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The Reverend M. Moran Weston, Jr. sixth rector of St. Philip’s Harlem 1957-1982. For additional information see Minister, Educator and Activist, M. Moran Weston article from African American Registry click here. Below is the New York Times obituary by Douglas Martin , May 22, 2002.
M. Moran Weston, 91, Priest and Banker of Harlem, Dies
The Rev. Dr. M. Moran Weston, who led one of Harlem’s most prominent churches, helped found what became the nation’s largest black-owned financial institution and built housing for thousands, died on May 18 at his home in Heathrow, Fla. He was 91.
In 1948, Dr. Weston joined with 14 others to found the Carver Federal Savings Bank. He was principally responsible for raising the $250,000 for a federal charter after the state had denied it a charter. He went on to serve as both president and chairman of Carver, which today describes itself as the largest independently owned black financial institution.
He saw no oddity in a priest’s being a banker.
”A banker-priest is really no more strange than an educator-priest or a social worker priest,” he said in an interview with Ebony magazine in 1969.
He also thought it natural for a priest to be a developer. By skillfully tapping federal antipoverty funds and donors like his friend Brooke Astor and her foundation, he built a succession of housing developments, a community center and a nursing home, among other things.
When Columbia University, which made Dr. Weston its first black trustee, named a lectureship for him in 1998, its citation said:
”To visit the streets of Harlem and Morningside Heights is to encounter the tangible results of your visionary work, whether it is a child care center, housing for the elderly and the mentally ill, a condominium high-rise, or a business started with a Carver loan.”
Milton Moran Weston II was born on Sept. 10, 1910, in Tarboro, N.C., the son and grandson of Episcopal priests. He studied under his mother at a parochial school his grandfather had founded and followed his mother and father to St. Augustine’s Junior College in Raleigh, N.C.
After graduating as valedictorian, he yearned to escape the racial prejudice, sometimes violent, that he witnessed and experienced in the South.
”I knew I’d never live to be a man in North Carolina, so I left,” he said.
In 1928, he enrolled at Columbia, where he was one of five black undergraduates at the time. He demonstrated for civil rights, protesting against lynching in the South and whites-only clubs in New York. He wrote a column called Labor Forum in The Amsterdam News and helped organize civil rights rallies in Madison Square Garden.
He worked as a real estate broker for a decade beginning in 1947.
Carver was intended to help black homeowners obtain first mortgages, a service white banks considered too risky. Dr. Weston said he knew of someone who could not get a loan from a bank where he had a substantial deposit.
Before Carver opened, first in a small storefront, there was only one black above the rank of janitor working in a New York bank. Blacks trained at Carver went on to work at other banks throughout the city. Carver’s assets today exceed $2 billion.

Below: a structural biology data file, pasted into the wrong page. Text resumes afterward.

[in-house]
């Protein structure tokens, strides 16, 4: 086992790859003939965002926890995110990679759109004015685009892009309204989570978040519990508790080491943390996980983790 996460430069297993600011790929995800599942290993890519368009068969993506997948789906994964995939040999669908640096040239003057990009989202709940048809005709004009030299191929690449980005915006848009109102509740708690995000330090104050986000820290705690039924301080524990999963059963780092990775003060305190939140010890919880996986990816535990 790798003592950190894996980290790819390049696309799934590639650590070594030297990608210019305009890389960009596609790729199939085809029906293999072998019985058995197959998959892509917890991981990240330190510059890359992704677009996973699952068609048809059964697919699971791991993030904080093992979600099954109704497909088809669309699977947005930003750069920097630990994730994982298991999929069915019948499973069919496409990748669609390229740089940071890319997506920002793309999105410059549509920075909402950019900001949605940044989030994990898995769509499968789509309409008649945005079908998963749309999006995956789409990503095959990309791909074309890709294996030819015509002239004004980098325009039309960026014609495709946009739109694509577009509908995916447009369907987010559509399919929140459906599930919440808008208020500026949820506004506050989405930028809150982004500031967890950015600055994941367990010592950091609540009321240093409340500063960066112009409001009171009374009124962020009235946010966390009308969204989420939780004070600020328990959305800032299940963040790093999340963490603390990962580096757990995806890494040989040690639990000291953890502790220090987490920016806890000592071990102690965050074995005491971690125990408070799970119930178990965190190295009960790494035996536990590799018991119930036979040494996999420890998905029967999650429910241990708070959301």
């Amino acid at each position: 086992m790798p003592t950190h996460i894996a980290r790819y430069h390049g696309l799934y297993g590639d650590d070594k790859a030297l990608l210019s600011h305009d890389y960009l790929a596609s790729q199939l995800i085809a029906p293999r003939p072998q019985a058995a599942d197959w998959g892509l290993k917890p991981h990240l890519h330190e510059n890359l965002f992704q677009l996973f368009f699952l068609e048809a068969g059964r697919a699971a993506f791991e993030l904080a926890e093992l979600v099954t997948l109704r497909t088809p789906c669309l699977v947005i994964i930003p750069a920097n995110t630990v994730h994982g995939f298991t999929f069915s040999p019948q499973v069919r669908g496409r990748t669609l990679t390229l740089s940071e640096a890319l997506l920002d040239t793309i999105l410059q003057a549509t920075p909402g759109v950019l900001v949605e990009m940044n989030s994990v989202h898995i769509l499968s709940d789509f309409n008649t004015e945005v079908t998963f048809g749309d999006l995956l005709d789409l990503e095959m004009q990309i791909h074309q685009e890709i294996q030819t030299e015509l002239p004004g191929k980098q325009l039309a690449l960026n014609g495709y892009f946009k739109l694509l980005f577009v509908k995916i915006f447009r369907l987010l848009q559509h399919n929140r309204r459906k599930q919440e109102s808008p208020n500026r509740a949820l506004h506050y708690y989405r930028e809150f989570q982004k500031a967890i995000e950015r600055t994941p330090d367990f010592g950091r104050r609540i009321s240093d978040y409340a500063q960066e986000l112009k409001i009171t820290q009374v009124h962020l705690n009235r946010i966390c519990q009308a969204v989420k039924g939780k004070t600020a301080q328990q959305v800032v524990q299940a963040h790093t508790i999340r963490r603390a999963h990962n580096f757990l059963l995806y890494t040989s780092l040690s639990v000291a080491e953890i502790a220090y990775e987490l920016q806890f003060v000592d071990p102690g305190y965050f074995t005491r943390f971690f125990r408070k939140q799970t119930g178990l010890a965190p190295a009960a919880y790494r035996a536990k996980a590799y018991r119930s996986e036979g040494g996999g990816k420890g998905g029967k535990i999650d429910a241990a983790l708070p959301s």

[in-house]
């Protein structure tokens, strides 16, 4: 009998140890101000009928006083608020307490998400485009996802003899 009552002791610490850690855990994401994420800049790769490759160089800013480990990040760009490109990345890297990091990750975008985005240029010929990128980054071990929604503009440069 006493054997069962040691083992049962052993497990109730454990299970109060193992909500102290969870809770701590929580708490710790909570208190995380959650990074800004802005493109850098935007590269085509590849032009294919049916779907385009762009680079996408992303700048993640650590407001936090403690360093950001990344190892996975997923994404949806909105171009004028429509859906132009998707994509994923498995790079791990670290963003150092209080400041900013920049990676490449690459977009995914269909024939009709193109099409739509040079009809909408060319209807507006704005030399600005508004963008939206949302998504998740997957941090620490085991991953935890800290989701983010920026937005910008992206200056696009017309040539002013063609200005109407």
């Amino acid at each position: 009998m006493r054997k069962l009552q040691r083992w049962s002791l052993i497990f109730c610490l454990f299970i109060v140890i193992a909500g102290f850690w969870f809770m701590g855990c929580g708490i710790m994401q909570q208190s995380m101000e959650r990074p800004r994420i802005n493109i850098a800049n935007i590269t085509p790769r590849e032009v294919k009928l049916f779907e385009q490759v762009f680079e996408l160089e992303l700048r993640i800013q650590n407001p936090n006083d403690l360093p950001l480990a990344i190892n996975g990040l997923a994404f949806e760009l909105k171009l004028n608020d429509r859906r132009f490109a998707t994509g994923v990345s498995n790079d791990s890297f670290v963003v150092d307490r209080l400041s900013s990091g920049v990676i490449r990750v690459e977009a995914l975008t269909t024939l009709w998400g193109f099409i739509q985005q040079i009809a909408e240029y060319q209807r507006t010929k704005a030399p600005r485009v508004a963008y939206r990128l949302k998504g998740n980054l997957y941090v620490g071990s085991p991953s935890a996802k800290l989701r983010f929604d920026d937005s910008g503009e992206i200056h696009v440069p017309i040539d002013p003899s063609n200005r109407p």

Dr. Weston became associated with St. Philip’s Episcopal Church in Harlem in the mid-1940’s. The church, at 214 West 134th Street, was founded in 1818 by blacks who were not allowed to attend regular services at Trinity Church on Wall Street.
In 1945, he helped found the church’s credit union, then served as business manager of the church. He left to be executive secretary of the department of Christian social relations in the National Council of the Protestant Episcopal Church.
Meanwhile, he earned bachelor’s and master’s degrees in divinity from the Union Theological Seminary and a doctorate in social history from Columbia.
He married the former Miriam Yvonne Drake, a clinical psychologist, in 1946. He is also survived by his sister, Catherine Weston of St. Louis; his daughter, Mother Katherine Weston of Indianapolis, a nun of the Greek Orthodox Church; his son, Gregory, of New Rochelle, N.Y.; and two grandchildren.
In 1957, he returned to St. Philip’s, then one of the nation’s largest Episcopal churches, to be its sixth rector. His first project was to organize maintenance workers in nearby buildings to sweep in front of their buildings on the days when Sanitation Department cleaning trucks did not come.
In his years as a minister, he exercised influence in some ways comparable to that of Adam Clayton Powell Jr., pastor of the Abyssinian Baptist Church in Harlem and a member of Congress. For example, in 1964, when Mr. Powell called for a boycott of New York City schools to protest segregation, Dr. Weston, who was rector of St. Philip’s, received comparable attention by arguing that it did no good to keep children out of school.
At various times, he taught at the State University at Albany and elsewhere; organized monthly breakfast meetings of black leaders; and served on many boards, including that of the NAACP Legal Defense and Educational Fund Inc., which was founded by Thurgood Marshall, a St. Philip’s member.
Dr. Weston’s leadership style was persistent and low key; his sermons intellectual in tone. He preferred to be a catalyst in the background.
”I do nothing,” he said in an interview with The New York Times in 1986. ”I cause things to happen. If I have a gift, it is to encourage people that they can do the impossible.”